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Is the Existence of the NT Canon Incompatible with Claims of New Revelation?

January 12, 2016 1 comment

By Michael Kruger

“God has spoken to me.”

There are few statements that will shut down debate more quickly than this one. If Christians disagree over a doctrine, a practice, or an idea, then the trump card is always “God has spoken to me” about that. End of discussion.

But, the history of the church (not to mention the Scriptures themselves) demonstrates that such claims of private, direct revelation are highly problematic. Of course, this doesn’t mean that God doesn’t speak to people. The Scripture is packed with examples of this. But, these were typically individuals with a unique calling (e.g., prophet or apostle), or who functioned at unique times in redemptive history (e.g., the early church in Acts).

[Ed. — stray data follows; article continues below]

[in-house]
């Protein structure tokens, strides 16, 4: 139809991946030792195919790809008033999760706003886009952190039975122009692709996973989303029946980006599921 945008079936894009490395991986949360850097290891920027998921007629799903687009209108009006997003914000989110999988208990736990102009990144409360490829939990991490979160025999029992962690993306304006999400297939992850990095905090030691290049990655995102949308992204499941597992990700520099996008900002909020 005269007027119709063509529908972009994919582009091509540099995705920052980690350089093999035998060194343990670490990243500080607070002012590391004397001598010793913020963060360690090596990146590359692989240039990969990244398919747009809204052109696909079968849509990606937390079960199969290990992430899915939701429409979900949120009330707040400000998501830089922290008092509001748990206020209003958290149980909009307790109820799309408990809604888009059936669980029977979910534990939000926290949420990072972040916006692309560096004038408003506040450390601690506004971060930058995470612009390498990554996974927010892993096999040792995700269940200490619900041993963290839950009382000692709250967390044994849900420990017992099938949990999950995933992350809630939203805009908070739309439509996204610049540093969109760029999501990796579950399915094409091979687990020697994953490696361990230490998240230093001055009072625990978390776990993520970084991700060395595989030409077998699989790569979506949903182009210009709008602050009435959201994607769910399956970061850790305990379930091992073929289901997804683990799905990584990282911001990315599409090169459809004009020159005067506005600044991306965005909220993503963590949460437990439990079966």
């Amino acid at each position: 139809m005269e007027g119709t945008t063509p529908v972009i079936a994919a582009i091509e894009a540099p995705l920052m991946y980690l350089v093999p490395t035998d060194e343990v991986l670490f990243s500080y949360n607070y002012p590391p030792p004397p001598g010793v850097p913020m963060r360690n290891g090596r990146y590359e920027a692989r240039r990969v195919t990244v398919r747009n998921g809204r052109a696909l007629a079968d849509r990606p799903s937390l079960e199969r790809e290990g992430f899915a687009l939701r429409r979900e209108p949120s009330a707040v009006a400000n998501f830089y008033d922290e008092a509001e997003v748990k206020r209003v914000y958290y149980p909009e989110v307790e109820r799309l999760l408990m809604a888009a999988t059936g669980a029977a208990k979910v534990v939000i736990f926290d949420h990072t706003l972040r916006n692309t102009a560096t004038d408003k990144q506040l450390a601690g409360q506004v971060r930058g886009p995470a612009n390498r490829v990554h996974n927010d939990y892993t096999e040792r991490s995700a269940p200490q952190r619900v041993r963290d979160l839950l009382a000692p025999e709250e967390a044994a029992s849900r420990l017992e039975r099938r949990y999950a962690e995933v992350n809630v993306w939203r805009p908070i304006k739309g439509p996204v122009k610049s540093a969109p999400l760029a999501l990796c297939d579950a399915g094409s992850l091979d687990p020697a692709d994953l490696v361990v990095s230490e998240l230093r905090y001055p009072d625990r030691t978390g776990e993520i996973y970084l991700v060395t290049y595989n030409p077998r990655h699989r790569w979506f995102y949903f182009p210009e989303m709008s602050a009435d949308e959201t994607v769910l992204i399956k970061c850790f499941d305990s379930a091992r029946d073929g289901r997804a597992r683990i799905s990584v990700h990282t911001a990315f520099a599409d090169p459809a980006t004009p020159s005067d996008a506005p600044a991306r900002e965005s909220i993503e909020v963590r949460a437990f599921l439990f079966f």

After the first century was over, and the apostles had died, the church largely rejected the idea that any ol’ person could step forward and claim to have direct revelation from God. This reality is probably best exemplified in the early Christian debate over Montanism.

Montanism was a second-century movement whose leader Montanus claimed to receive direct revelation from God. In addition, two of his “prophetesses,” Priscilla and Maximilla also claimed to receive such revelation. Such revelations were often accompanied by strange behavior. When Montanus had these revelations, “[He] became obsessed, and suddenly fell into frenzy and convulsions. He began to be ecstatic and to speak and to talk strangely” (Hist. Eccl. 5.16.7).

 

 

 

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